2) Treasure Island Dizzy (1987 - Codemasters)
Myself and a friend spent an entire summer playing this surprise puzzle/platformer/adverntuer hit by Codemasters. The basic game mechanic involves picking up an item and taking it where it can be used, avoiding traps along the way. You only had one life though and with no way to save a game, a careless moment meant handing the controls over to my friend for his turn. Good times. I rememer the much feared crab under the ocean seperating two islands where a single mistimed jump would end the game. And getting my friend killed after a hour of playing because I wanted to play.
3) Contact Sam Cruise (1986 - David Reidy)
A very strange game ! The player controlled a private investigator called Sam Cruise as he investigated the murder of his client Lana. Gameplay took place along a single scrolling 2d street with the player free to enter most buildings, make phone calls, change disguises to avoid the police and the mobsters. I found this a very difficult but enjoyable game. You had to somersault onto dollar bills bollowing past like driftweed and roll under stray shots from mobsters.
4) RebelStar II (1988 - Julain Gollap)
Rebelstar II by the now legendary Julian Gollop (creator of the X-com series). Rebelstar II was a turn-based strategy game that was essentially a boardgame coverted to an immersive computer game. Foreshadowing the much later x-com, the player controled a squad of marines as they battled their way towards an alien base.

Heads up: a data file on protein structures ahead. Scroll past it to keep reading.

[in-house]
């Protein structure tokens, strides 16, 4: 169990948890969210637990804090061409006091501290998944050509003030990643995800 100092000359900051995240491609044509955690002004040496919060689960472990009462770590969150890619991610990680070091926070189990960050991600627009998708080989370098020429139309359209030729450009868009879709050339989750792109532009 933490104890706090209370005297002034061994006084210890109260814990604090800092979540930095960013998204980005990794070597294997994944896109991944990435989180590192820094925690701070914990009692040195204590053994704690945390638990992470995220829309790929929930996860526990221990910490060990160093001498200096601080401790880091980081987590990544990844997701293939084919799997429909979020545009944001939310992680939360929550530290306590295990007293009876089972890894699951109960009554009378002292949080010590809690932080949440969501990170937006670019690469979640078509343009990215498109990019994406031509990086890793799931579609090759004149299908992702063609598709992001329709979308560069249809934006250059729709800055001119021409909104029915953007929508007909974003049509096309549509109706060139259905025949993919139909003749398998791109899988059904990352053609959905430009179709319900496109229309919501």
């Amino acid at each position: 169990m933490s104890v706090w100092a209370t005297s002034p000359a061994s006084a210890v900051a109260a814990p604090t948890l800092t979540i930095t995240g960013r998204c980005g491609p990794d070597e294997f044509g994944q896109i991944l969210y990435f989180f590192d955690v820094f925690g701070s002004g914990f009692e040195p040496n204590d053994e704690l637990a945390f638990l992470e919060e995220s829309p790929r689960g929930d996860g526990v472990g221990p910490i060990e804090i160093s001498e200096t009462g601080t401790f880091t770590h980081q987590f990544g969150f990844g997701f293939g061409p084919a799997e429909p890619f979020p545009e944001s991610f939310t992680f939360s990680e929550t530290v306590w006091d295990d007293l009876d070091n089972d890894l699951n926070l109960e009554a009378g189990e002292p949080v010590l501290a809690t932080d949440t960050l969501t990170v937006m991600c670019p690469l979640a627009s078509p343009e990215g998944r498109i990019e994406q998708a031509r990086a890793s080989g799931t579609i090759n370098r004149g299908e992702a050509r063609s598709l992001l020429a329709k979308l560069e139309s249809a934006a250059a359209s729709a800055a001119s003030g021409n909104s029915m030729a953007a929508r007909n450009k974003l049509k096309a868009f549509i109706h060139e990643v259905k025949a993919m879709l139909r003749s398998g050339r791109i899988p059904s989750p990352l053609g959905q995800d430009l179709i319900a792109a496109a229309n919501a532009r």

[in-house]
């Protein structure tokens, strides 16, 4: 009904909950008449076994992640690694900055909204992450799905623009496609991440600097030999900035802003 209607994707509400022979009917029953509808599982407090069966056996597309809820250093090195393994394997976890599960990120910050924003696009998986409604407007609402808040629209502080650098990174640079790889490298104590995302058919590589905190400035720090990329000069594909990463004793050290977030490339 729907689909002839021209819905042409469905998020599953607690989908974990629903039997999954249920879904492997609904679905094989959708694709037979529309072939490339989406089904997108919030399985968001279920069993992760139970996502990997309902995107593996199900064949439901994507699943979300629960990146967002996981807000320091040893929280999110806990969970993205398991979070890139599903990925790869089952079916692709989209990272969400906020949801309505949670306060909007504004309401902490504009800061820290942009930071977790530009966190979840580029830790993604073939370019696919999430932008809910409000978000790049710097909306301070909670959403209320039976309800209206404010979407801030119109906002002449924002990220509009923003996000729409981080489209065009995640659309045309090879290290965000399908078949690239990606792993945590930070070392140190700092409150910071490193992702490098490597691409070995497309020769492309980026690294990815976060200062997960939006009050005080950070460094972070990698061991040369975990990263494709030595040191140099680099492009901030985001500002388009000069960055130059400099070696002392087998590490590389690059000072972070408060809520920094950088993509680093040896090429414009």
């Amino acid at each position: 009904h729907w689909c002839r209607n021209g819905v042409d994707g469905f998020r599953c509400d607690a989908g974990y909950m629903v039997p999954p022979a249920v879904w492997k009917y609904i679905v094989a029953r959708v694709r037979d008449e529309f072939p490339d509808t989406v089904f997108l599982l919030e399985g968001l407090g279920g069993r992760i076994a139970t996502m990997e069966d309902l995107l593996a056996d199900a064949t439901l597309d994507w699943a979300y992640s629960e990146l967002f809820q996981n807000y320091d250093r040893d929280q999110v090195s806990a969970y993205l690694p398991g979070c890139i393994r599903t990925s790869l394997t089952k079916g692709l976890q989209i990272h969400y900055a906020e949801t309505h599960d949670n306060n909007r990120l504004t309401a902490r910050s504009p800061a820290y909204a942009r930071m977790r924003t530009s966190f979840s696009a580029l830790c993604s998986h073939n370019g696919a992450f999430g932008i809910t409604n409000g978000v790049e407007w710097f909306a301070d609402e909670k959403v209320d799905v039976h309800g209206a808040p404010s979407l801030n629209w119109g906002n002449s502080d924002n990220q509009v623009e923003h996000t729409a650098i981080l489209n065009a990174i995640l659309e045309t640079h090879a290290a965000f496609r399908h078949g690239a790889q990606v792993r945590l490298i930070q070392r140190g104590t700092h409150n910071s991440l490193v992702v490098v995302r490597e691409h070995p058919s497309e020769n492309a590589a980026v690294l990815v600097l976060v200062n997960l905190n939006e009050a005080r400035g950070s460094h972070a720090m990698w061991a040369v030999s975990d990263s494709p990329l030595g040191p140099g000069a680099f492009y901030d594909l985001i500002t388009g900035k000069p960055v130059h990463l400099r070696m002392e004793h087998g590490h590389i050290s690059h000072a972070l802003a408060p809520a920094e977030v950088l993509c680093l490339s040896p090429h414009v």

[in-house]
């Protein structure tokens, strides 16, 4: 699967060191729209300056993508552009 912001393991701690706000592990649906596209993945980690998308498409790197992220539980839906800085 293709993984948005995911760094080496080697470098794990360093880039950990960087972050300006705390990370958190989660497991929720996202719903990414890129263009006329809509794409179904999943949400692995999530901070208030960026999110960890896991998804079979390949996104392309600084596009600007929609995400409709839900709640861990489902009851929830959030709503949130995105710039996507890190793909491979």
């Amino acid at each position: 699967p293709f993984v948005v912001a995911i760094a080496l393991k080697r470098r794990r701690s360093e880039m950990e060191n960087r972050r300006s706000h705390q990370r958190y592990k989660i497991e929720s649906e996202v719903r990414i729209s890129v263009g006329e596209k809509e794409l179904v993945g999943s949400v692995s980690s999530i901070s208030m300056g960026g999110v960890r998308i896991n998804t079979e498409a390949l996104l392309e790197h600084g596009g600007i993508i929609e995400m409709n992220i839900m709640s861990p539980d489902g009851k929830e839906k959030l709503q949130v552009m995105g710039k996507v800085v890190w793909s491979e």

5) Lords of Midnight (1984 Mike Singleton)
6) Robocop (1988 - Ocean)
Ahhh Robocop. This was one of the spectrum biggest selling games and had the affect of standardising keyboard controls among my circle of friends. From this game onwards, any game with controls of QAOPK was known as 'Robocop keys'. ("What's the controls?","Robocop"). The game had great music and great shoot-em up gameplay. Nothing too special but good solid fun.
7) Lords of Chaos (1990 - Julian Gollop)
Another Gollop classic and my introduction to role playing action games. The aim of each level was for a player's wizard to reach a portal which appears after a preset number of turns. To do this, the player moved his wizard and creatures around a map composed of square tiles, each title representing one of various terrain types (forest or the wall of a building etc). Points were awarded for reaching the portal, finding items of treasure (for example, valuable gems) and for enemy creatures killed during the level. Each level ends when all wizards have either reached the portal or been killed, or after a fixed number of turns when the portal disappears. Multiplayer was very basic - typically the other player had to leave the room while you took your turn. Nevertheless, I would lie awake planning my next game after school the next day. Most of my friends 'didn't get it' but I loved it.
8) Chaos (1985 - Julian Gollop)
The complexity of a board game combined with the flair of an arcade game earns Gollop a third entry on my top ten chart with Chaos, a highly addictive single screen game which is widely considered the best game Julian Gollop ever made. The player controls a wizard with a random set of spells capable of firing direct damage lightning bolts or summoning player controllable creatures or altering the game space with googy sticky blobs. Sounds terrible, plays great. In 1995, ten years later, I was nerd bonding with fellow IT students over this game.
I was never a fan of sport sims but this game makes the list thanks to a summer of bonding with my cousin.
10) Blizzard Pass (1986 Adventuresoft UK Ltd)
Although I loved text adventure games and back in the day I played dozens, I find it difficult to recall very many in detail. Blizzard Pass is an exception because it was very difficult and I can still remember how proud I felt after completing it. Other noteworthy text adventure games are : Behind Closed Doors and Inspector Flukeit.
Pictures stolen from World of Spectrum. - without doubt the best ZX Spectrum resource on the net.